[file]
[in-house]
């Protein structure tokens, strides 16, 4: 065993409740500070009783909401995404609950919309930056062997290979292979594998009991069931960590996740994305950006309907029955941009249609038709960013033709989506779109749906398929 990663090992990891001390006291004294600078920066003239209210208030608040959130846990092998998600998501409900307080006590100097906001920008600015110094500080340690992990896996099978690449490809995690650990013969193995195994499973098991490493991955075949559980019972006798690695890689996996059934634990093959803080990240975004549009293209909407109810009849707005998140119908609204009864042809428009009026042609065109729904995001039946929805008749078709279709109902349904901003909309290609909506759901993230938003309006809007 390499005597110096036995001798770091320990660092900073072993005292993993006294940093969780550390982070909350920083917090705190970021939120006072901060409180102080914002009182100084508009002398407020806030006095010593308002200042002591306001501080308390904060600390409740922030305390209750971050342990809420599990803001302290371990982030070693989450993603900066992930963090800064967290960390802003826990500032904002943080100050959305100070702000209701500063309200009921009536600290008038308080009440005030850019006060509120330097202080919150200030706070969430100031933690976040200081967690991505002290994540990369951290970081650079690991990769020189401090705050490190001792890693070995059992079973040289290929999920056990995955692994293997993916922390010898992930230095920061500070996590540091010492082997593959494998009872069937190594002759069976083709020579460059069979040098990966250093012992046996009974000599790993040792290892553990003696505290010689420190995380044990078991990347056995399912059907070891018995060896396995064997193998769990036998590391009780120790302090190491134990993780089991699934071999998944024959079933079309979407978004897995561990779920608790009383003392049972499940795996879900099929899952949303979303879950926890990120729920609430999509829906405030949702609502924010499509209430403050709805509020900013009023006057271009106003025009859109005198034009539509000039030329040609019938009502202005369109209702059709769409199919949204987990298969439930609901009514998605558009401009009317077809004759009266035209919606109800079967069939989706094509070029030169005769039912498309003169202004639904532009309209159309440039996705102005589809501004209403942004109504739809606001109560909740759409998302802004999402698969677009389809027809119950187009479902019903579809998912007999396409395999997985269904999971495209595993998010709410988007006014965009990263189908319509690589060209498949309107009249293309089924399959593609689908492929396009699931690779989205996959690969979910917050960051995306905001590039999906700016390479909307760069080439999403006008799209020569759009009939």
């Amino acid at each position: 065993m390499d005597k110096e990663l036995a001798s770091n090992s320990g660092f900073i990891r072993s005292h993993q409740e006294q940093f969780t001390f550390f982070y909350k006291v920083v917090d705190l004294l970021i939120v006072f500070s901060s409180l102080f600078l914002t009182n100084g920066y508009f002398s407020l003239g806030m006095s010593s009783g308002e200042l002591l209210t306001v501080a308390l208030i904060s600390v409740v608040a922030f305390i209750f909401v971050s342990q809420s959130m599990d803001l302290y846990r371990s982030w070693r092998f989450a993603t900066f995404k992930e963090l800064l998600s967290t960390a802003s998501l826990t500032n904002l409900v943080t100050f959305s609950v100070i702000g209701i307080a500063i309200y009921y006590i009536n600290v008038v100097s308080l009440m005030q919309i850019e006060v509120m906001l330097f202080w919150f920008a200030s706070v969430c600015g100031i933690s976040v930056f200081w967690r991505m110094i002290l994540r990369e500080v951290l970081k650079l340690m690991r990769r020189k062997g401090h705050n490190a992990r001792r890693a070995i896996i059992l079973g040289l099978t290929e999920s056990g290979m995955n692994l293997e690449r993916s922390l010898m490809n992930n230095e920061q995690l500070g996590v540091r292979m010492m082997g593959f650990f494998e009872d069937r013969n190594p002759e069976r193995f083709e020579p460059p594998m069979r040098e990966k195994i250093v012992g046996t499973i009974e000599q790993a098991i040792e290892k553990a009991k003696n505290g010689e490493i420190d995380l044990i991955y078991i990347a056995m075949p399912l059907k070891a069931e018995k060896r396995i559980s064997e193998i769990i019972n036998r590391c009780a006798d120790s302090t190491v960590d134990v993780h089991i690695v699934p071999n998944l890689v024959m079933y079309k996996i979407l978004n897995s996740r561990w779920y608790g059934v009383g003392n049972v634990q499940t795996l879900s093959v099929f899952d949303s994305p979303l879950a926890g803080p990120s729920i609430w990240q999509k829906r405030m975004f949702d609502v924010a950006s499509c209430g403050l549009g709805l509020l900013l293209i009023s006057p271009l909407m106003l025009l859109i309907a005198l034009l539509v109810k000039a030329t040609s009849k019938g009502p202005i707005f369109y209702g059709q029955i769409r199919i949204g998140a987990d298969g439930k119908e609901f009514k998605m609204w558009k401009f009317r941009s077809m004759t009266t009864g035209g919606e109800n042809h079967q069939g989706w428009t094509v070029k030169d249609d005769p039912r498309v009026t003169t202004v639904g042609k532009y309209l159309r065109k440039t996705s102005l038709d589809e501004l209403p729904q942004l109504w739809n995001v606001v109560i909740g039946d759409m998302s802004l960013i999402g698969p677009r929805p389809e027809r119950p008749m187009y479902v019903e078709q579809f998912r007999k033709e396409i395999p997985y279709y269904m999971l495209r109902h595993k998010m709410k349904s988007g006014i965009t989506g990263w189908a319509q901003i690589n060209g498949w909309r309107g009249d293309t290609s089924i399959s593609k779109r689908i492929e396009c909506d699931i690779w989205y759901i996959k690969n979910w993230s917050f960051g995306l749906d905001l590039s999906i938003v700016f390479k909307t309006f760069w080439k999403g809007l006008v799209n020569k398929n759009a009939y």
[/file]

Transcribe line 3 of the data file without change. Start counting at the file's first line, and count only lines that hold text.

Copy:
């Amino acid at each position: 065993m390499d005597k110096e990663l036995a001798s770091n090992s320990g660092f900073i990891r072993s005292h993993q409740e006294q940093f969780t001390f550390f982070y909350k006291v920083v917090d705190l004294l970021i939120v006072f500070s901060s409180l102080f600078l914002t009182n100084g920066y508009f002398s407020l003239g806030m006095s010593s009783g308002e200042l002591l209210t306001v501080a308390l208030i904060s600390v409740v608040a922030f305390i209750f909401v971050s342990q809420s959130m599990d803001l302290y846990r371990s982030w070693r092998f989450a993603t900066f995404k992930e963090l800064l998600s967290t960390a802003s998501l826990t500032n904002l409900v943080t100050f959305s609950v100070i702000g209701i307080a500063i309200y009921y006590i009536n600290v008038v100097s308080l009440m005030q919309i850019e006060v509120m906001l330097f202080w919150f920008a200030s706070v969430c600015g100031i933690s976040v930056f200081w967690r991505m110094i002290l994540r990369e500080v951290l970081k650079l340690m690991r990769r020189k062997g401090h705050n490190a992990r001792r890693a070995i896996i059992l079973g040289l099978t290929e999920s056990g290979m995955n692994l293997e690449r993916s922390l010898m490809n992930n230095e920061q995690l500070g996590v540091r292979m010492m082997g593959f650990f494998e009872d069937r013969n190594p002759e069976r193995f083709e020579p460059p594998m069979r040098e990966k195994i250093v012992g046996t499973i009974e000599q790993a098991i040792e290892k553990a009991k003696n505290g010689e490493i420190d995380l044990i991955y078991i990347a056995m075949p399912l059907k070891a069931e018995k060896r396995i559980s064997e193998i769990i019972n036998r590391c009780a006798d120790s302090t190491v960590d134990v993780h089991i690695v699934p071999n998944l890689v024959m079933y079309k996996i979407l978004n897995s996740r561990w779920y608790g059934v009383g003392n049972v634990q499940t795996l879900s093959v099929f899952d949303s994305p979303l879950a926890g803080p990120s729920i609430w990240q999509k829906r405030m975004f949702d609502v924010a950006s499509c209430g403050l549009g709805l509020l900013l293209i009023s006057p271009l909407m106003l025009l859109i309907a005198l034009l539509v109810k000039a030329t040609s009849k019938g009502p202005i707005f369109y209702g059709q029955i769409r199919i949204g998140a987990d298969g439930k119908e609901f009514k998605m609204w558009k401009f009317r941009s077809m004759t009266t009864g035209g919606e109800n042809h079967q069939g989706w428009t094509v070029k030169d249609d005769p039912r498309v009026t003169t202004v639904g042609k532009y309209l159309r065109k440039t996705s102005l038709d589809e501004l209403p729904q942004l109504w739809n995001v606001v109560i909740g039946d759409m998302s802004l960013i999402g698969p677009r929805p389809e027809r119950p008749m187009y479902v019903e078709q579809f998912r007999k033709e396409i395999p997985y279709y269904m999971l495209r109902h595993k998010m709410k349904s988007g006014i965009t989506g990263w189908a319509q901003i690589n060209g498949w909309r309107g009249d293309t290609s089924i399959s593609k779109r689908i492929e396009c909506d699931i690779w989205y759901i996959k690969n979910w993230s917050f960051g995306l749906d905001l590039s999906i938003v700016f390479k909307t309006f760069w080439k999403g809007l006008v799209n020569k398929n759009a009939y």